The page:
I have witnessed or been a part of multiple process improvement efforts – whether they are small in nature and affect only a few people, or large, transformational endeavors designed to reshape the culture of an organization, if not its entire business model. Some of them succeed, some of them fail, all of them go through a period of a quick, immediate up-tick in performance that looks and feels like success. A while later, however, there is a let-down.
Some organizations commit to the new direction, usually only when there is a large investment into something tangible – like a major software implementation, office redesign or relocation, or acquisition or merger. When the intended change is not tangible, however, and the desire is simply to make things go better or to reduce cost, the immediate surge feels good but then tends to end sliding backwards until old, ingrained habits settle in.
The pattern is well documented and observable, of course. The dynamic is very similar to the classic marketing problem of “Crossing the Chasm” that takes an idea from the early adopters to the mainstream. Sure, there are always people who want ot have something new just for the sake of having something new (watch the lines form around the corner at the next iPhone release), however, most people will wait a while before making a decision to try it out, and even longer before committing to the idea entirely.
There are plenty of discussion on how to bridge the gap, too. Most will focus on the role of leadership in driving the organization and, more importantly, the people within the organization to adopt the new reality, whatever it may be. This is done with coaching, hand holding, engagement, and so on, each of which is intended to match people’s habits with the expected behavior.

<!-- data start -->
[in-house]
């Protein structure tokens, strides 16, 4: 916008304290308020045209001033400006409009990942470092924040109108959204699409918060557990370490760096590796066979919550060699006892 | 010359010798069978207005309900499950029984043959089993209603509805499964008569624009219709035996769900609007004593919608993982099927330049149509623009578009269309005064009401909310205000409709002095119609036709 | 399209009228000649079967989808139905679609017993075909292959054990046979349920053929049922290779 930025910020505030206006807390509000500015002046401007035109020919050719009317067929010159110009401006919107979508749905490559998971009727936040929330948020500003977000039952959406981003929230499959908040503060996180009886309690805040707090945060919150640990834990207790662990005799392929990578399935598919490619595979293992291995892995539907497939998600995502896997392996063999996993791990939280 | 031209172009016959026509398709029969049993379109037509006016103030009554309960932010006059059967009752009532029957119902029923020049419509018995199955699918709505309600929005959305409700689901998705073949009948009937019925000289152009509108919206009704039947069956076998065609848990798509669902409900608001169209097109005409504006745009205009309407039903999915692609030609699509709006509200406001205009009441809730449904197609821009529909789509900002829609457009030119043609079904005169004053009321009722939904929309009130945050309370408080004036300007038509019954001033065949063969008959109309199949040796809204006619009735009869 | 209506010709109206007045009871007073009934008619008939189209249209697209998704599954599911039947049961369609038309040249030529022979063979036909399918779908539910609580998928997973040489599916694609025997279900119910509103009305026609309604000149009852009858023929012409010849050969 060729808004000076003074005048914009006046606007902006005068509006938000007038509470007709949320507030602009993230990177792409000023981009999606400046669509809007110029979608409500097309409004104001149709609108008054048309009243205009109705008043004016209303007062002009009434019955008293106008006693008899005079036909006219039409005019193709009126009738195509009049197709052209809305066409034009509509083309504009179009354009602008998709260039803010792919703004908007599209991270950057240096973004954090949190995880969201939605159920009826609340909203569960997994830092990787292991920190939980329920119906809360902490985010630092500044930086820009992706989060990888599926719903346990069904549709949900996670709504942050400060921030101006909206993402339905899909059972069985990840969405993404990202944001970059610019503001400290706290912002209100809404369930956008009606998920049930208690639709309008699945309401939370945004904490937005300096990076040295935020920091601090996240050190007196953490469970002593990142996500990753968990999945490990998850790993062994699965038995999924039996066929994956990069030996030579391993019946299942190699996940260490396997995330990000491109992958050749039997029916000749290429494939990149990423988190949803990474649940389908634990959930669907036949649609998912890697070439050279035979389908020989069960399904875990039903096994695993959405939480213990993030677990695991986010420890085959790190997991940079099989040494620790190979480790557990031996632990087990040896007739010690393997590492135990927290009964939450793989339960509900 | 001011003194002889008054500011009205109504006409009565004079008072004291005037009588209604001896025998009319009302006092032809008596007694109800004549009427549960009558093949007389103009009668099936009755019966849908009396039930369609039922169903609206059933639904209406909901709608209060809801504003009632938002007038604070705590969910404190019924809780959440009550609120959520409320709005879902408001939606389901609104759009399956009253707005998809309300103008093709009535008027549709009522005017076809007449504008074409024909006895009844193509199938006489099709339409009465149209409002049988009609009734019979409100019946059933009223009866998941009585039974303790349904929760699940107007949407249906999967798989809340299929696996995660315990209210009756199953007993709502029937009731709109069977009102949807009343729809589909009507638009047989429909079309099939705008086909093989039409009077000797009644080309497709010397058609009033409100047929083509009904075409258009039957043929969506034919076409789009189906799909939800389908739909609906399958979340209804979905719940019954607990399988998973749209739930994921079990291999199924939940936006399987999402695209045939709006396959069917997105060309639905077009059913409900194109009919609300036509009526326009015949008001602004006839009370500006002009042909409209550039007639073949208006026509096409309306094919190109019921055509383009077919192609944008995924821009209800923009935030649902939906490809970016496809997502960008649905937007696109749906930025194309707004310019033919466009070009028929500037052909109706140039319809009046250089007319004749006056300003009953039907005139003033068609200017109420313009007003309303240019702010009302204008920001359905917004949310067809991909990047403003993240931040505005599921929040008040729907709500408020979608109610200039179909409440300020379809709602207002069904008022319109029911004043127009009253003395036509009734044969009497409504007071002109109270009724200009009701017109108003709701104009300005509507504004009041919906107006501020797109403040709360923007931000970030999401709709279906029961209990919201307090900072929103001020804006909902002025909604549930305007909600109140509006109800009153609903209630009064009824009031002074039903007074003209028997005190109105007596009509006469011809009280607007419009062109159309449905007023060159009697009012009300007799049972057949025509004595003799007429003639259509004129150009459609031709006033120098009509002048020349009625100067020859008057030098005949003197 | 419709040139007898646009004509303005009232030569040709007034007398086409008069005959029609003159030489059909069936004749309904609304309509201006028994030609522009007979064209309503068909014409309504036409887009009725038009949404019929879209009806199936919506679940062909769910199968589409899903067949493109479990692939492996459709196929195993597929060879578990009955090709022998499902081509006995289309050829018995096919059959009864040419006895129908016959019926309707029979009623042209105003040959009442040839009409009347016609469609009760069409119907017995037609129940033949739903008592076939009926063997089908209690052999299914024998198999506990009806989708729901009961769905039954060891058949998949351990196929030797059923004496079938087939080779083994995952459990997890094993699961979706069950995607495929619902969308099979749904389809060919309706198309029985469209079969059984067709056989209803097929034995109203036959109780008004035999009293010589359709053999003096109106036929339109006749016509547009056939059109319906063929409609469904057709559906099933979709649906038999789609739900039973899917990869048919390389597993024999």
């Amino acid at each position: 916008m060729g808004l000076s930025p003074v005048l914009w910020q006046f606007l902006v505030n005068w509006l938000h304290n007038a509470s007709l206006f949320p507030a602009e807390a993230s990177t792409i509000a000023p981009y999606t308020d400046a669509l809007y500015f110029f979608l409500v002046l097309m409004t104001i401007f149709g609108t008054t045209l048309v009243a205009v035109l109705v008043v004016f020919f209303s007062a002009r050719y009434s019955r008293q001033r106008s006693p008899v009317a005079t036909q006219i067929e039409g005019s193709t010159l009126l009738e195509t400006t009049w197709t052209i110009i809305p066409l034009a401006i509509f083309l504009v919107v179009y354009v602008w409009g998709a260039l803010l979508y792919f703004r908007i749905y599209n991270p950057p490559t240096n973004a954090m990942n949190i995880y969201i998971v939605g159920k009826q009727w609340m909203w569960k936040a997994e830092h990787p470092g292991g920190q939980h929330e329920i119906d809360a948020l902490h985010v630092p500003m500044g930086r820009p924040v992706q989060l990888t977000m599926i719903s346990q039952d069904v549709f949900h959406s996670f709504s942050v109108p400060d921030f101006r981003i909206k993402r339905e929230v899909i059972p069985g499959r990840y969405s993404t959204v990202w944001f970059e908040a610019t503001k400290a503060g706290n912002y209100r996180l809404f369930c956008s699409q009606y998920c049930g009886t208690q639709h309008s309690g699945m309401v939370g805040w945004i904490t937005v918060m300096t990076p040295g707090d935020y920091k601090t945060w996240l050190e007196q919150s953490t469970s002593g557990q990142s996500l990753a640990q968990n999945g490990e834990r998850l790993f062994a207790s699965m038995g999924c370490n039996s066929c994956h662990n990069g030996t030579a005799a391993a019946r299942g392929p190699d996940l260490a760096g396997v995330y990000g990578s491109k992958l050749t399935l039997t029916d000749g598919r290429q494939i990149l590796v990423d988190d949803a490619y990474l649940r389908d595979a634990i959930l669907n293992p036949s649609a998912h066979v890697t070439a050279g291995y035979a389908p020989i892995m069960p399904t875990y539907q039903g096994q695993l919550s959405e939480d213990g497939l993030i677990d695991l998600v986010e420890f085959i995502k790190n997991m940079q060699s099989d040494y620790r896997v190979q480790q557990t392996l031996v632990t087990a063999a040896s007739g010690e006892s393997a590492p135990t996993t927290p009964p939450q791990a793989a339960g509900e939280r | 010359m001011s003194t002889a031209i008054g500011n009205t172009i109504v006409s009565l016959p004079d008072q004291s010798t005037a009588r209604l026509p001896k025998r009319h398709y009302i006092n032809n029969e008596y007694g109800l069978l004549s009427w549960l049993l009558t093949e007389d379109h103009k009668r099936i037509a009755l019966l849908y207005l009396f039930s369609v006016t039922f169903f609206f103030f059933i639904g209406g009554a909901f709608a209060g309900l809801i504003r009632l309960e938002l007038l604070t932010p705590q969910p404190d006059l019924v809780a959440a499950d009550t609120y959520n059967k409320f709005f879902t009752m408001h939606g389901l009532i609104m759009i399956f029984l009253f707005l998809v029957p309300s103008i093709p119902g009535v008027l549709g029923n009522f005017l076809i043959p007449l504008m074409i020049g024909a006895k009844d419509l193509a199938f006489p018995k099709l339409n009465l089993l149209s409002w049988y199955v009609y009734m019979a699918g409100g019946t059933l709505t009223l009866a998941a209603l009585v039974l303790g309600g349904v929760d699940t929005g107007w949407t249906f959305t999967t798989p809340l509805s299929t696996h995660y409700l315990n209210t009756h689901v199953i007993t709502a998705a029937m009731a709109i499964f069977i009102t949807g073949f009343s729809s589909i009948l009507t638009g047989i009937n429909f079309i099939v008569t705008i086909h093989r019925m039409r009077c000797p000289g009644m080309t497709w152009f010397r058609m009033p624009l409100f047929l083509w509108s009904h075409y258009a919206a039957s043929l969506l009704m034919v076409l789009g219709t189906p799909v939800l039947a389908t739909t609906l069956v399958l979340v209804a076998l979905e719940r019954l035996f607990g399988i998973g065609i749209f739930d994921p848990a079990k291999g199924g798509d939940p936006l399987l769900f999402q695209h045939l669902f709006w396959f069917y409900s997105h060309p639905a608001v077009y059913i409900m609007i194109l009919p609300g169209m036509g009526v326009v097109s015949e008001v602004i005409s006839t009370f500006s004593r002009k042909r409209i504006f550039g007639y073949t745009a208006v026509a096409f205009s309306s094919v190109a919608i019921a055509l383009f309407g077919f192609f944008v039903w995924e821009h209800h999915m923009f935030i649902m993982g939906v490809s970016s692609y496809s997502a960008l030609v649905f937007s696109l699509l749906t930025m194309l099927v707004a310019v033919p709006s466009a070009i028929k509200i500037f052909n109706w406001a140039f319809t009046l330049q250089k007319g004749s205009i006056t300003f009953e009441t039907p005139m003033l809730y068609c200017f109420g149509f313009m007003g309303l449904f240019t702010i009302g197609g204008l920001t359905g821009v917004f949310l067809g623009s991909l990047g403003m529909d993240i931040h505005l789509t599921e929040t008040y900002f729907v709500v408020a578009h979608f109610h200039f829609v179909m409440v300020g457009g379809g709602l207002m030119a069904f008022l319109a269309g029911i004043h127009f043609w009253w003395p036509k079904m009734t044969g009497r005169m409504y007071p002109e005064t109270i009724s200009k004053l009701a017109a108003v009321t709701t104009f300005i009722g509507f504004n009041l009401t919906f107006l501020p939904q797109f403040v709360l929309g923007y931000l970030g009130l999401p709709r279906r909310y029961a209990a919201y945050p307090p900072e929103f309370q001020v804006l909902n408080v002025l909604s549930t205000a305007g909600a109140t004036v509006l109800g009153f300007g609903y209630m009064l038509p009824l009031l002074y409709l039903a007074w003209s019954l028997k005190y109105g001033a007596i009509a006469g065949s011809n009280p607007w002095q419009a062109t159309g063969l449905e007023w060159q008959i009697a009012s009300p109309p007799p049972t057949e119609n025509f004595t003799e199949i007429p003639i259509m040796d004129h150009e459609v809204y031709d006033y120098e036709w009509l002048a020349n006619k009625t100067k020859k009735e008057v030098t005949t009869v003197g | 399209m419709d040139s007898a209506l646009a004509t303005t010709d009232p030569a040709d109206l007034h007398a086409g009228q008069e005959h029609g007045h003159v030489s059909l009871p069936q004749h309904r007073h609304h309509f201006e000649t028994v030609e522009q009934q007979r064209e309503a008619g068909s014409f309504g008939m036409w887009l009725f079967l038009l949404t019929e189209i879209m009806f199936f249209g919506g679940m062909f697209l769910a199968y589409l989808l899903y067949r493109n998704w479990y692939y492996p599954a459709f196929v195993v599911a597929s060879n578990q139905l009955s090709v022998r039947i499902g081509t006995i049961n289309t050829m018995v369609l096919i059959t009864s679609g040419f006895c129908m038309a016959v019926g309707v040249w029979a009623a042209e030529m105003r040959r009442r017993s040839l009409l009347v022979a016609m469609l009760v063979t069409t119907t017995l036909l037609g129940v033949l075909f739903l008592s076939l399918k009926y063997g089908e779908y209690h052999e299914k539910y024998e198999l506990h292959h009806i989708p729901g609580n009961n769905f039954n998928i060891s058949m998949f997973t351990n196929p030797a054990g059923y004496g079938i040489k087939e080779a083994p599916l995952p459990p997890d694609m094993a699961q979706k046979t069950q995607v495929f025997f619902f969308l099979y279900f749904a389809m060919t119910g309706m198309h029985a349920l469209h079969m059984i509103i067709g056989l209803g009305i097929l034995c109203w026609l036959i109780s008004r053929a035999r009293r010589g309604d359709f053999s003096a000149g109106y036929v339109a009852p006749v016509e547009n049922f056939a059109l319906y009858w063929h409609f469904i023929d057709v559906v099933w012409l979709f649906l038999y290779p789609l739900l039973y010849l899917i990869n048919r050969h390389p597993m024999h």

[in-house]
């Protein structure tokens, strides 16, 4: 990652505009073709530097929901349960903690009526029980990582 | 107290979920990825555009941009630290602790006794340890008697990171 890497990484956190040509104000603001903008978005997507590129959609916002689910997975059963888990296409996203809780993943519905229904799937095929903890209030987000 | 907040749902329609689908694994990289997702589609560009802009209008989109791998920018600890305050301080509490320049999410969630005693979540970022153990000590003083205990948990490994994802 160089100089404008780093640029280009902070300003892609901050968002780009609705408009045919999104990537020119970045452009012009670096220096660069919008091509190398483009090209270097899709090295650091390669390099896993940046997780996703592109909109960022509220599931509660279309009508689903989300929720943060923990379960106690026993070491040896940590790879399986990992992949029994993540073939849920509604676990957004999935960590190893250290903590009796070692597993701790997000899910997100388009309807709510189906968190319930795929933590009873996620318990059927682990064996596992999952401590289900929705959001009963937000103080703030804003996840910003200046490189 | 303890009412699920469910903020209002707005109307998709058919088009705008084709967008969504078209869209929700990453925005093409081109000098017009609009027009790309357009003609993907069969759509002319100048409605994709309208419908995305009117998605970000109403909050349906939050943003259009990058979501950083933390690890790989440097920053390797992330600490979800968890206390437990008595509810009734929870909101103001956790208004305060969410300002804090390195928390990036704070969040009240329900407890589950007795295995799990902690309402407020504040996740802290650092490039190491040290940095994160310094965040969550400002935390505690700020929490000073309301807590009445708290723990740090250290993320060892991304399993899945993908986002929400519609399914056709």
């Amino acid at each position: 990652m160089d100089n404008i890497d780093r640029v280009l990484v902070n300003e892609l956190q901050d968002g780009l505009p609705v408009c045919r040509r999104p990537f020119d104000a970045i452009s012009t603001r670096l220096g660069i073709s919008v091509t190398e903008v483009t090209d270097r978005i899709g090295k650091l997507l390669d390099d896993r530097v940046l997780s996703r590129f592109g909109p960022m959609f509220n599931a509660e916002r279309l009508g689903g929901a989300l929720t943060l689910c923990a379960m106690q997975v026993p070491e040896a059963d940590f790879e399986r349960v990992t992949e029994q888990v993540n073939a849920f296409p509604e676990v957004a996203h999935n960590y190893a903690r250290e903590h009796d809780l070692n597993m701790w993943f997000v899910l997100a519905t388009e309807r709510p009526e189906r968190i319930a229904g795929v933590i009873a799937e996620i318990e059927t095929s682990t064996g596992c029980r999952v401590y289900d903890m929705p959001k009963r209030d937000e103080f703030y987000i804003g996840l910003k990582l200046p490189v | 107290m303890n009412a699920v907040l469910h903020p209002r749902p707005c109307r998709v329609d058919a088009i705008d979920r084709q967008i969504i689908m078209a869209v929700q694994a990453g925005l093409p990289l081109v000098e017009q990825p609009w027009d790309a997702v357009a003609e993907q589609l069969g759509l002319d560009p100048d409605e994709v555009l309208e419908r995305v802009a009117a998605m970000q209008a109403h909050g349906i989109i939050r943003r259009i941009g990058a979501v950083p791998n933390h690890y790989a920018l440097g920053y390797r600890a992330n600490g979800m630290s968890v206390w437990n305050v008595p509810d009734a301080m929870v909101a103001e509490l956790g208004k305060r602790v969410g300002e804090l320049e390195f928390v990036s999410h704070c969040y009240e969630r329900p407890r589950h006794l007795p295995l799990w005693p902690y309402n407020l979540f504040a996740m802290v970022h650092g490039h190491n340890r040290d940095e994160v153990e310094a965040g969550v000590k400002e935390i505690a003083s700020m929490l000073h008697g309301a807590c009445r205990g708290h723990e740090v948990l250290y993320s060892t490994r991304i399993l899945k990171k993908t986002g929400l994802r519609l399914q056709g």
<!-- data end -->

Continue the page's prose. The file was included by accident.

I suspect, however, that the problem when it comes to facilitating adoption isn’t so much one of driving people to the intended outcome, but in allowing people to change the outcome. Consider the marketing analogy – if a product fails outright, would it have succeeded if the consumers themselves could have changed it into what they desired, rather than what the producer wanted to produce? This is, in many ways, the essence of the Lean Startup movement – introduce something minimal and iterate as quickly as possible with measurable data as input.
Perhaps, when it comes to change initiatives, a similar approach should be adopted? Rather than rolling out major process and culture-changing implementations all at once and driving people to the expected behavior, change can be conducted as a sort of crowd-sourced endeavor? Leadership at the top is usually concerned with industry trends and overall company performance, and (unfortunately) doesn’t necessarily interact day-to-day with the the rank and file. This places them in a poor position to determine what’s best for the rank and file (not to mention what’s best for customers), how they’ll react to change and, therefore, how they will react.
Nonetheless, Leadership does have the authority to decide when change is necessary. Rather than deciding the course, speed and direction unilaterally, however, I have to wonder if the better approach is to initiate the change and then step out of the way. Let the crowd determine when course corrections are needed in order to align Leadership’s perceived need for change with people’s need to feel empowered and lasting, sustainable changes just might occur.